Published: 26 September 2012 at 14:13
Civil rights campaigner and member of Angola 3 to hold discussion after film screening
Robert King, a former Black Panther and the only freed member of the Angola 3, will be at Anglia Ruskin University in Cambridge on Tuesday, 9 October for a film screening and discussion.
King, who earlier in the day is to receive an honorary Doctor of Laws degree from Anglia Ruskin for his achievements as a civil rights campaigner, will discuss his experiences of 31 years of incarceration in the notorious Louisiana State Penitentiary, known as Angola.
Prior to the discussion there will be a screening of In the Land of the Free www.inthelandofthefreefilm.co.uk The documentary, narrated by Samuel L Jackson, explains how three men, all members of the Black Panther Party, were convicted for the murder of a prison guard within prison, despite unreliable evidence and witnesses.
King spent 29 years in solitary confinement – in a six foot by nine foot cell – before his conviction was overturned and he was released in 2001. The other members of the Angola 3, Herman Wallace and Albert Woodfox, are still in solitary confinement 40 years after being convicted.
During the 1970s, the Angola 3 protested against continued segregation, corruption and abuse facing the largely black prison population within Angola, and formed one of the only recognised Black Panther Party prison chapters.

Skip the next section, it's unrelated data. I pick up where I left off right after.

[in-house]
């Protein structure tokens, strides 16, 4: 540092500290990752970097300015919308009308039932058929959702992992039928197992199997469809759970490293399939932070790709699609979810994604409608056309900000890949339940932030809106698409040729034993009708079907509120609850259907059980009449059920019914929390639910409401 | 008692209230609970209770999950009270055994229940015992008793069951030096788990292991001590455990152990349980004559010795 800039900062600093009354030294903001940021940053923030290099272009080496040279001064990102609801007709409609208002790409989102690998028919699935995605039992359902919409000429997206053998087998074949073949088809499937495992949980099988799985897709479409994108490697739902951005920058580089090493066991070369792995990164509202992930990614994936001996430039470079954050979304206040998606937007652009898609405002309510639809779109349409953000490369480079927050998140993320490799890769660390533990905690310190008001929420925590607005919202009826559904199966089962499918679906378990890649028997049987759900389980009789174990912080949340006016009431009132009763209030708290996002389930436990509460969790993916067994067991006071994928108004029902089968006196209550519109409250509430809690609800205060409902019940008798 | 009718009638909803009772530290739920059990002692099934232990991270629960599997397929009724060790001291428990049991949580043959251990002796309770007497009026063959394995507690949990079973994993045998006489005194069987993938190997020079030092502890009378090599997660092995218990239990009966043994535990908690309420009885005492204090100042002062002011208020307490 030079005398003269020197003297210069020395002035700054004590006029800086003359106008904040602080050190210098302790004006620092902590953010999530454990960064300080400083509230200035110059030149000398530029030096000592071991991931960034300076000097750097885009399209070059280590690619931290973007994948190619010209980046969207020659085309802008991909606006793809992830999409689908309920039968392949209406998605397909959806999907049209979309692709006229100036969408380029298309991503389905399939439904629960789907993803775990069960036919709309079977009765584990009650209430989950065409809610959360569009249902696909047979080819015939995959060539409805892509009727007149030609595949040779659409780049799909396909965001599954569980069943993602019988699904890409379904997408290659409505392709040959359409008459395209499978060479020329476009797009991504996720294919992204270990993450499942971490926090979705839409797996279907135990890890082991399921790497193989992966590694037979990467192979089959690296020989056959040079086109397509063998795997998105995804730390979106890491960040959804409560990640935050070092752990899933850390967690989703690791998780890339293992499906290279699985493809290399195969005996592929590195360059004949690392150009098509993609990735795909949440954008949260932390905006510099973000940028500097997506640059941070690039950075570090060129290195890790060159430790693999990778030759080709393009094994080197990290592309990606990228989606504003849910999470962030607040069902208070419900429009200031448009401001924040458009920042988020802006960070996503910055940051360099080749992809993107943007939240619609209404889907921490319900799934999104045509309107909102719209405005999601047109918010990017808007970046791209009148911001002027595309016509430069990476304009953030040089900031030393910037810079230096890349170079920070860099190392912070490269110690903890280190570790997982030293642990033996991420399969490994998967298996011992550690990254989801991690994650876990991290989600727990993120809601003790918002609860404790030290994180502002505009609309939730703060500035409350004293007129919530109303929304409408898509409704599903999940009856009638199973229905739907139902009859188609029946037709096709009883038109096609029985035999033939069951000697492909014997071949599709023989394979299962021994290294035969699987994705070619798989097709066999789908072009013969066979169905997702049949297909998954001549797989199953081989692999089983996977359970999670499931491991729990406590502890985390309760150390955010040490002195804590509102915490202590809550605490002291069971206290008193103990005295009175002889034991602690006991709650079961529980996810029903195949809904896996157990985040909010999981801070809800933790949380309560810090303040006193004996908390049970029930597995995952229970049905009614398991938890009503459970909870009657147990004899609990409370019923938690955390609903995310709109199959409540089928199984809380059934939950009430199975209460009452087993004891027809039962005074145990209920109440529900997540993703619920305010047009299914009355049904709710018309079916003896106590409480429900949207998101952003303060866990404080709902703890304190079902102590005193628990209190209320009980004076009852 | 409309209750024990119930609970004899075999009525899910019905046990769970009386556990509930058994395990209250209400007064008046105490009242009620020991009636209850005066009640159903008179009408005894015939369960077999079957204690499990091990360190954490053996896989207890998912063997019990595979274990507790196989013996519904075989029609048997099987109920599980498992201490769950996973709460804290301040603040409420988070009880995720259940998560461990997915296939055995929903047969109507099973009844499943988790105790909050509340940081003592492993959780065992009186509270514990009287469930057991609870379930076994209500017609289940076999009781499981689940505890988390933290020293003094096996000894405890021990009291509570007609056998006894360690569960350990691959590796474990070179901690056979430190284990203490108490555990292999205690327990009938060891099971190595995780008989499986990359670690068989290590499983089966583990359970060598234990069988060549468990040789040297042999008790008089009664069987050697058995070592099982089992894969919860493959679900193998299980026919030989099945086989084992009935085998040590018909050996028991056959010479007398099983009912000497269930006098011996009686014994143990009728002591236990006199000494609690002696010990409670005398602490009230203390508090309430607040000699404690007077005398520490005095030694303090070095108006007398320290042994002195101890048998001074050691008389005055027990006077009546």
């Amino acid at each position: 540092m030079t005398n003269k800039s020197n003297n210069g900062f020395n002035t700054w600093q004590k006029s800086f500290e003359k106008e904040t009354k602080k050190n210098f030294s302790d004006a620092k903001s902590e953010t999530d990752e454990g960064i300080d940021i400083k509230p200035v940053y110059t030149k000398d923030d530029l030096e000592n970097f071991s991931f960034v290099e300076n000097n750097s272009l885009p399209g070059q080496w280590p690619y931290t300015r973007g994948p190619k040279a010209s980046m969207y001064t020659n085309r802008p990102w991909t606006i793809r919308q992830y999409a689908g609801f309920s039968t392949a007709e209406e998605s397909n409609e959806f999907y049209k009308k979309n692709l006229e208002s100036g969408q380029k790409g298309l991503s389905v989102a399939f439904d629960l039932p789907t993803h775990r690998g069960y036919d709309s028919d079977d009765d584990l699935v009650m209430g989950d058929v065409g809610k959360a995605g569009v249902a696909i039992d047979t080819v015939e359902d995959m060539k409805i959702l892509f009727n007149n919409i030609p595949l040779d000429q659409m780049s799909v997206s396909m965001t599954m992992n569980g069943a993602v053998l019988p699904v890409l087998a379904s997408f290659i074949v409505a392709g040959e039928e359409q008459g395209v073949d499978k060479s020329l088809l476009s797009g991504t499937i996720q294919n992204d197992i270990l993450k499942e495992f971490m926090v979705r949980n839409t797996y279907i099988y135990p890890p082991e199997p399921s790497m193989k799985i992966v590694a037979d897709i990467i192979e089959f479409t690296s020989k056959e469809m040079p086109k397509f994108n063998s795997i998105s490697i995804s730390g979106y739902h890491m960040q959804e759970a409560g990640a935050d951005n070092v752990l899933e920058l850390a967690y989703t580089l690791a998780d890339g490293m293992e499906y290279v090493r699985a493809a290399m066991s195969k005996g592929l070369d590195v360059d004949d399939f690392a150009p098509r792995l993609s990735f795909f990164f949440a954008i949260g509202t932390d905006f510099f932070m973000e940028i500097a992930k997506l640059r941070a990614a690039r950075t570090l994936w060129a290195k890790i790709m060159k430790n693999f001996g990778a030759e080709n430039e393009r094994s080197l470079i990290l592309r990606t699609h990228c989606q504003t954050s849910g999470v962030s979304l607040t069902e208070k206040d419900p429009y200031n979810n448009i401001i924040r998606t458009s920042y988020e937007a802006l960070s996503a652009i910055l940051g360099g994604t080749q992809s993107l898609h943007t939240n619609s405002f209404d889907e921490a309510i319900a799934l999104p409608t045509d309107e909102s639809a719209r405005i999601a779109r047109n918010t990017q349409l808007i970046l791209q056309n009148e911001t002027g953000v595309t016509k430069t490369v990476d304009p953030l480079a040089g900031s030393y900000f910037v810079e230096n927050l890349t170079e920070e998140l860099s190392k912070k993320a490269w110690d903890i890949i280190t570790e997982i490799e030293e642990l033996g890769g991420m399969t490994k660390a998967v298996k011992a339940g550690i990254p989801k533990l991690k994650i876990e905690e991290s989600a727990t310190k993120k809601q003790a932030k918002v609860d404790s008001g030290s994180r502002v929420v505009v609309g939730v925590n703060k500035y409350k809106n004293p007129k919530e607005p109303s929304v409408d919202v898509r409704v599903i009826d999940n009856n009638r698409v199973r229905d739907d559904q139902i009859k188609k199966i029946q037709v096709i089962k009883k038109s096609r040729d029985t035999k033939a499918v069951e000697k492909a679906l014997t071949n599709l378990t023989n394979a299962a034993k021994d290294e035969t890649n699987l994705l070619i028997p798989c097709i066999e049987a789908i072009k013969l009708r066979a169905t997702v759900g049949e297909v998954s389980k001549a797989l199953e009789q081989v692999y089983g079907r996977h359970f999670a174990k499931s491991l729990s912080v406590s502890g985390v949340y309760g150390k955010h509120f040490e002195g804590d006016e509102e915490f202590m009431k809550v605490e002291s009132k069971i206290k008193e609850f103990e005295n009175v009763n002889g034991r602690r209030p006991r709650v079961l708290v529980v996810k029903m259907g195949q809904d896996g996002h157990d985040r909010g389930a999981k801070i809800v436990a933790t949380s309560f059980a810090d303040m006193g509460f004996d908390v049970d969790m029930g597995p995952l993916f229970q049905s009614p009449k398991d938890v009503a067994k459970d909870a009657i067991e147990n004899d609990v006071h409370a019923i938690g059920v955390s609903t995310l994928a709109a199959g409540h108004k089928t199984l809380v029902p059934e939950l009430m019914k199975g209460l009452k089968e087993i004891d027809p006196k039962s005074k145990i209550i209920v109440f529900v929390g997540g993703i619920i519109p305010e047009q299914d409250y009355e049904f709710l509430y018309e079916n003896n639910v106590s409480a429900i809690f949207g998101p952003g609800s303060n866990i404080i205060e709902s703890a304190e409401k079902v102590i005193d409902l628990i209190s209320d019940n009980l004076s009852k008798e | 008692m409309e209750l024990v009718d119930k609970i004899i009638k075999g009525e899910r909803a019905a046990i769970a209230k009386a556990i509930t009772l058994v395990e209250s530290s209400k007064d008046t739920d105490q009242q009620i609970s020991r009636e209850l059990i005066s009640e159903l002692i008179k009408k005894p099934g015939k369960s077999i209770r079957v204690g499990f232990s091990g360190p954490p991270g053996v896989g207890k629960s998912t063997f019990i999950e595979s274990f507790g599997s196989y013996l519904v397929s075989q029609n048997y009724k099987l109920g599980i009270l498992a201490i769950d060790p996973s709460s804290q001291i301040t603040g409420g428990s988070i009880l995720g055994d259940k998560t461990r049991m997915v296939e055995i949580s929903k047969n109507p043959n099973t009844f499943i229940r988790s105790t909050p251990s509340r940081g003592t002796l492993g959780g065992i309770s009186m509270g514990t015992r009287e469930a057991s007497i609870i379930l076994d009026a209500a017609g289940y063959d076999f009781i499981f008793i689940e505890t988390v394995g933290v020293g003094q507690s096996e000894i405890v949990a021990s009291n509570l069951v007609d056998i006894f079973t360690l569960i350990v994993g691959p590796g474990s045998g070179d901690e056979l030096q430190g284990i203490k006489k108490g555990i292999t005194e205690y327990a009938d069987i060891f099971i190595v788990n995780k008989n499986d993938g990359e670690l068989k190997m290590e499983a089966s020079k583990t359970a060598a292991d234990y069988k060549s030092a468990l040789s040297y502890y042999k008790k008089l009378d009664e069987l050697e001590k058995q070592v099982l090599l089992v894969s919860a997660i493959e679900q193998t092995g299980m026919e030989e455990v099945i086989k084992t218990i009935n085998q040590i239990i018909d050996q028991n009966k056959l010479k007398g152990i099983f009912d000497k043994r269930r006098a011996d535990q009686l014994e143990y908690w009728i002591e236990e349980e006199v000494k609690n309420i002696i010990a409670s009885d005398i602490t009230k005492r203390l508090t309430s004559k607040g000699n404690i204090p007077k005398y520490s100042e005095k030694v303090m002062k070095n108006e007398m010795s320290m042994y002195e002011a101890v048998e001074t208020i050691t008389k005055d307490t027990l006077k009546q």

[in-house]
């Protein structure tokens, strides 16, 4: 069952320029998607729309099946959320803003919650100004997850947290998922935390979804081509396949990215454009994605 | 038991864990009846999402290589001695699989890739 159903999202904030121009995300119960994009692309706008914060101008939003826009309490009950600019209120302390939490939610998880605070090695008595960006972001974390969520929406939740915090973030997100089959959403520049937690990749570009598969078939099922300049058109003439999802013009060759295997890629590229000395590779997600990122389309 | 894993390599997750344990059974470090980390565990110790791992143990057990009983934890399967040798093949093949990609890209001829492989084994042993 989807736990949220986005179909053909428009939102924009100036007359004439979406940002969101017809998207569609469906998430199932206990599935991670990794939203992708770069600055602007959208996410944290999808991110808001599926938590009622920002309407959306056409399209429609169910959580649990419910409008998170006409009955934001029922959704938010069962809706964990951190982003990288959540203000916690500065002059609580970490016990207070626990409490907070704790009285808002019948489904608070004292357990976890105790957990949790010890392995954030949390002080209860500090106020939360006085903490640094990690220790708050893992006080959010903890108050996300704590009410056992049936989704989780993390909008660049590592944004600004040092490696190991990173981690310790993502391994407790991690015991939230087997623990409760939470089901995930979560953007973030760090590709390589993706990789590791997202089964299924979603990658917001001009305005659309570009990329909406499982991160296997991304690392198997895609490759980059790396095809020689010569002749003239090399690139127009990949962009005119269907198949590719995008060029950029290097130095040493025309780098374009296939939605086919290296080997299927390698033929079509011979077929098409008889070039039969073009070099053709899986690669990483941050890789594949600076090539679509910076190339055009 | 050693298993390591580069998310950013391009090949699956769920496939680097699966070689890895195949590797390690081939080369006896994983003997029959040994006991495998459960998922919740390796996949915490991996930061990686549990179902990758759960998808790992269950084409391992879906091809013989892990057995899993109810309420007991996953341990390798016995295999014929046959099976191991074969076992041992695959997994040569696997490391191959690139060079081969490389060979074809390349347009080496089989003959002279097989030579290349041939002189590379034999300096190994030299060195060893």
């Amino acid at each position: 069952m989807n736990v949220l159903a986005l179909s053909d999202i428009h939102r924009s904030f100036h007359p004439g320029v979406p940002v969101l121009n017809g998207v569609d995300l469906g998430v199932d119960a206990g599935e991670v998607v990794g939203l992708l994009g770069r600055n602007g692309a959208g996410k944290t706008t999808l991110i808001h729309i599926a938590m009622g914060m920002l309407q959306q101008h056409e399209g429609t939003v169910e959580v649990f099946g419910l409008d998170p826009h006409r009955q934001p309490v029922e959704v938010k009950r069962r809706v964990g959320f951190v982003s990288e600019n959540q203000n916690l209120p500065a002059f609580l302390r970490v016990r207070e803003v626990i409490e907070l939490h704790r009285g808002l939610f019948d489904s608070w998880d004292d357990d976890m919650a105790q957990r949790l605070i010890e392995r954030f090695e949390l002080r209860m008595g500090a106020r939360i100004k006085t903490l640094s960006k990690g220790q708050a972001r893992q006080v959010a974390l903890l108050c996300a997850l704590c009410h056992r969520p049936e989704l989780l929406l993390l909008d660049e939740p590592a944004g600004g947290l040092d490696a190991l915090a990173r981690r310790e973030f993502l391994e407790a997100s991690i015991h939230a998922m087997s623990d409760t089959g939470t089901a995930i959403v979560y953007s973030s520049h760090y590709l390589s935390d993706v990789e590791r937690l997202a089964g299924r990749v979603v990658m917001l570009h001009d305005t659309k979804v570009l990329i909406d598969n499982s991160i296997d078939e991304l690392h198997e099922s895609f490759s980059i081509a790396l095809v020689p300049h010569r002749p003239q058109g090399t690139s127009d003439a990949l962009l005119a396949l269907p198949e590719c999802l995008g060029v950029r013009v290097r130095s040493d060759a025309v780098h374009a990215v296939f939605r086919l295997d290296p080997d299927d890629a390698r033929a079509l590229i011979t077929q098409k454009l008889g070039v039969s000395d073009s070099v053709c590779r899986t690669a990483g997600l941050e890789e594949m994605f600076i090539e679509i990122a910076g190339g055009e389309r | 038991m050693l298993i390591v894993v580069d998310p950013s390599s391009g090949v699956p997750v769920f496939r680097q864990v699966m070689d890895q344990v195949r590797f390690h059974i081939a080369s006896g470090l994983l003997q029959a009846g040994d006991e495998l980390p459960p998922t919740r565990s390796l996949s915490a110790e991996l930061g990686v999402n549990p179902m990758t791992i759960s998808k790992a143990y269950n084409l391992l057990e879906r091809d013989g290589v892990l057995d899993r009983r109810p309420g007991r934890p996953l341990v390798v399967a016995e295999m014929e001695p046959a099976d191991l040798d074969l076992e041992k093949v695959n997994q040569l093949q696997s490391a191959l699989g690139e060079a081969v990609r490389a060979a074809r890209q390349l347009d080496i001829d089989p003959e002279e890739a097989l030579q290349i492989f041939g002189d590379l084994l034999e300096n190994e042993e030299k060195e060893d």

Due to their political activism, Wallace and Woodfox were targeted and then convicted for the murder of the prison guard, Brent Miller, despite the total absence of physical evidence against them. The main eyewitness was bribed and promised his freedom by the warden in exchange for testifying, while another witness was legally blind.
King too was thrown into solitary at Angola because he was under investigation for the Miller murder, even though he wasn’t in the prison when it happened. He was subsequently accused of the murder of another prisoner in Angola, again convicted by an all white jury despite a fellow inmate admitting to the murder, before his conviction was overturned in 2001. It had taken 29 years for King to gain his freedom and since then he has worked tirelessly to raise awareness of the plight of his friends.
The case of the Angola 3 has been cited as a gross miscarriage of justice and Amnesty International calls for their immediate release from solitary confinement, which violates the US Constitution and international human rights treaties. The acclaimed documentary In the Land of the Free and King’s autobiography From the Bottom of the Heap expose this gross miscarriage of justice.
Speaking about his honorary degree, King said:
Terry Waite CBE, himself the recipient of an Anglia Ruskin honorary degree in 2001, said: